This wasn't the plan.

But he was so deliciously warm, and so full of what she had been feeling herself. In every touch she felt his sadness, his anger, his loneliness. She felt his excellent kisses persuading her like soft, urgent phrases between them.

Please. Let me have this. Say yes.


They found themselves standing, then stumbling and kissing their way up the stairs, hands moving over backs, holding on tight. John kicked the door open with his foot, and suddenly, upon seeing the unmade bed staring up at them, the spell was broken, and they stopped.

He breathed heavily through his nose, and looked up at her, searchingly.

She blinked, sensing her face was flushed and her eyes likely glazed over from sheer, physical want.

"Well," he said nervously, without meaning anything in particular.

"Mmm," she murmured, not trusting her voice quite yet.

He cleared his throat. "That was . . . "

"Unexpected," she finished for him in a voice that sounded too low and husky to be her own. She swallowed.

He had no idea what to say next.

She was coming back to reality enough to start chastising herself for taking advantage of him, for letting herself get carried away when it was likely to make him even more angry with her when she finally found a way to tell him the truth. She saw him trying to decide what to do, and she picked up the reins.

"I'm not going to have sex with you," she said.

She'd bewildered him again, but he just half smiled at her while crinkling his eyes in confusion.

"Don't know about you, but I'm not in a state to be making big decisions," she continued, and he saw that she was giving him a way out.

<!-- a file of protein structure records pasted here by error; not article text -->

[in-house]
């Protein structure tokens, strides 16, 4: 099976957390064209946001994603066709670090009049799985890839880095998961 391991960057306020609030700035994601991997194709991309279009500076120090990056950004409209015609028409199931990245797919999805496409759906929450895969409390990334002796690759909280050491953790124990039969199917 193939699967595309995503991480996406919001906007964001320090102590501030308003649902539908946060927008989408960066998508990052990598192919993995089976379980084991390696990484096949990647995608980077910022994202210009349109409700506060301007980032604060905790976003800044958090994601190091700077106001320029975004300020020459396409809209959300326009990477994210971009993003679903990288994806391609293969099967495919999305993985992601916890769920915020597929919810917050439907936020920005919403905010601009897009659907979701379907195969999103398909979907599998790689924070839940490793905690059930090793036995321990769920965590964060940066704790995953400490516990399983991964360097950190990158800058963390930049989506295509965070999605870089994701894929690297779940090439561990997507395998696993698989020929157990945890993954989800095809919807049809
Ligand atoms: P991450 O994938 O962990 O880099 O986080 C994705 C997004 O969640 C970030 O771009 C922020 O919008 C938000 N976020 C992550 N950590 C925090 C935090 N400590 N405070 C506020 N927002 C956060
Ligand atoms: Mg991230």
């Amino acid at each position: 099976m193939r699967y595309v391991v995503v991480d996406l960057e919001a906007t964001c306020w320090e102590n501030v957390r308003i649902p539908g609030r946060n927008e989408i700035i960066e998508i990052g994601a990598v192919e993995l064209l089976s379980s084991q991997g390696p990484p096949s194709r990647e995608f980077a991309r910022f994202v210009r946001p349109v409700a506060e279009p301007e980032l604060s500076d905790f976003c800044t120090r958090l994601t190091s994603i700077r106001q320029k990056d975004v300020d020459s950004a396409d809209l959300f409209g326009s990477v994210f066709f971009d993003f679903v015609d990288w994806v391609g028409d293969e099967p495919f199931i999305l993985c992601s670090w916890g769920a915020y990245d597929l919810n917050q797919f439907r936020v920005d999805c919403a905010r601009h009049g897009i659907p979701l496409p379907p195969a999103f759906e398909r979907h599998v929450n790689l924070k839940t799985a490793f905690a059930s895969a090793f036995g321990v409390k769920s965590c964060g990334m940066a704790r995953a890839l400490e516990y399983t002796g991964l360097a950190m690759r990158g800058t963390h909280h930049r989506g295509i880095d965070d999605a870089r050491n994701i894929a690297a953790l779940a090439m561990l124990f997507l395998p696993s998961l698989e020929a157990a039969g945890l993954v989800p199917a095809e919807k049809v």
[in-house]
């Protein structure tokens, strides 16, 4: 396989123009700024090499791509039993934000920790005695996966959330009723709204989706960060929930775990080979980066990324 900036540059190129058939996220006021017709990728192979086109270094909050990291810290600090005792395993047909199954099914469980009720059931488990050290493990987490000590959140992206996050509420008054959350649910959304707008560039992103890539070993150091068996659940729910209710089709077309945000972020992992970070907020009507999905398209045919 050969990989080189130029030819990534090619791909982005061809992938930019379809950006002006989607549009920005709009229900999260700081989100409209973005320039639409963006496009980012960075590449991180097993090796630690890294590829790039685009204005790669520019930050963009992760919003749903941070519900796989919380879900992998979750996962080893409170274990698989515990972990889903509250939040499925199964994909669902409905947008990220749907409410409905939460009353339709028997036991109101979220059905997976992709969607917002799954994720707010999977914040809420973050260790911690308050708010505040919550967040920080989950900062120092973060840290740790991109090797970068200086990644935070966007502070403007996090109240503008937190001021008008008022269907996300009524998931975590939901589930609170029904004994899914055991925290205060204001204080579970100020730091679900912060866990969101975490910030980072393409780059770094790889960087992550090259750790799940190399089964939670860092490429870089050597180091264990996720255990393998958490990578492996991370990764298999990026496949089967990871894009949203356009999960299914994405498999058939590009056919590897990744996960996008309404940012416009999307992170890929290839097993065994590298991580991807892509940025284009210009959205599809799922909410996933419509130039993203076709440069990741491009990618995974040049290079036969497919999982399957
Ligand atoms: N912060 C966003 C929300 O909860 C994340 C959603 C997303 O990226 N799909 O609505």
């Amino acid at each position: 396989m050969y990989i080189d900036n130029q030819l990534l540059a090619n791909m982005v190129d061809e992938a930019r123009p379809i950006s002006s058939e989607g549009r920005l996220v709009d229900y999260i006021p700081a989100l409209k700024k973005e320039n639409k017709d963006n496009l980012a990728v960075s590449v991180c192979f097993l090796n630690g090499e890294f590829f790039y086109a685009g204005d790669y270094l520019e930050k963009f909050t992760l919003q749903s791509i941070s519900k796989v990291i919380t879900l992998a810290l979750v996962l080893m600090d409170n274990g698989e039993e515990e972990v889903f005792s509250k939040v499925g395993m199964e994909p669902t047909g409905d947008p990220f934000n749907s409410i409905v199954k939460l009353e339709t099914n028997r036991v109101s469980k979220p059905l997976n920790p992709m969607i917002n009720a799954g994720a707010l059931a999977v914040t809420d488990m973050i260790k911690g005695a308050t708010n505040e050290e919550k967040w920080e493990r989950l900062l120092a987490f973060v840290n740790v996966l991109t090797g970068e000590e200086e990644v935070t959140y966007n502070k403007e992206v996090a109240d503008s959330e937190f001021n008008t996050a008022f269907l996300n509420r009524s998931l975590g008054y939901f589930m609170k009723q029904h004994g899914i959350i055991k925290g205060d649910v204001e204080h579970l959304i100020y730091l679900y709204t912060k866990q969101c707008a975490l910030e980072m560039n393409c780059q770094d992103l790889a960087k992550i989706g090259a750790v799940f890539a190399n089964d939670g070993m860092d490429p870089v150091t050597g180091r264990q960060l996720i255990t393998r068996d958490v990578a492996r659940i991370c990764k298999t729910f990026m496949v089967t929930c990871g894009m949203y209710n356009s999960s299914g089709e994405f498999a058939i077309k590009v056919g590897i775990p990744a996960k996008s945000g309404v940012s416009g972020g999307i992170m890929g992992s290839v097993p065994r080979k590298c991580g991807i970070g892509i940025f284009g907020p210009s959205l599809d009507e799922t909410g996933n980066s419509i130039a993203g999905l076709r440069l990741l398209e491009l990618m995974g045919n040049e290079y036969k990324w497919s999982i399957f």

"No, ah, I think you're . . . you're not wrong about that," he agreed.

She glanced at the bed. "Look, it's late. We're both tired, and . . ."

"Sad?" he offered.

She nodded. "So." She took his hand.

"So?" he asked, cocking his head to one side.

She led him gently towards the bed, and he didn't protest when she sat down and pulled him down to sit next to her.

"So," she said, inclining her head towards his. "A kiss. A cuddle. And actual sleep. Yeah?"

Actual sleep seemed unlikely, and he feared having a nightmare while in her presence, but he agreed anyway. "Yeah."

She kissed him softly, without heat, just kindness, and then they were tunneling under the blanket. As they lay facing each other, Molly brought her hands up to twine around his and kissed his fingers.

"Goodnight, John."

He looked back at her a bit wistfully, feeling so very tired. "Goodnight, Molly."

He watched her close her eyes, felt her relax next to him, witnessed her falling asleep.

How did she do that? He was so fractured, and she just got into bed with him like it was nothing, like she wanted to be there.

He felt his eyelids drooping.

She is kind, he argued.



And pretty.

John slept.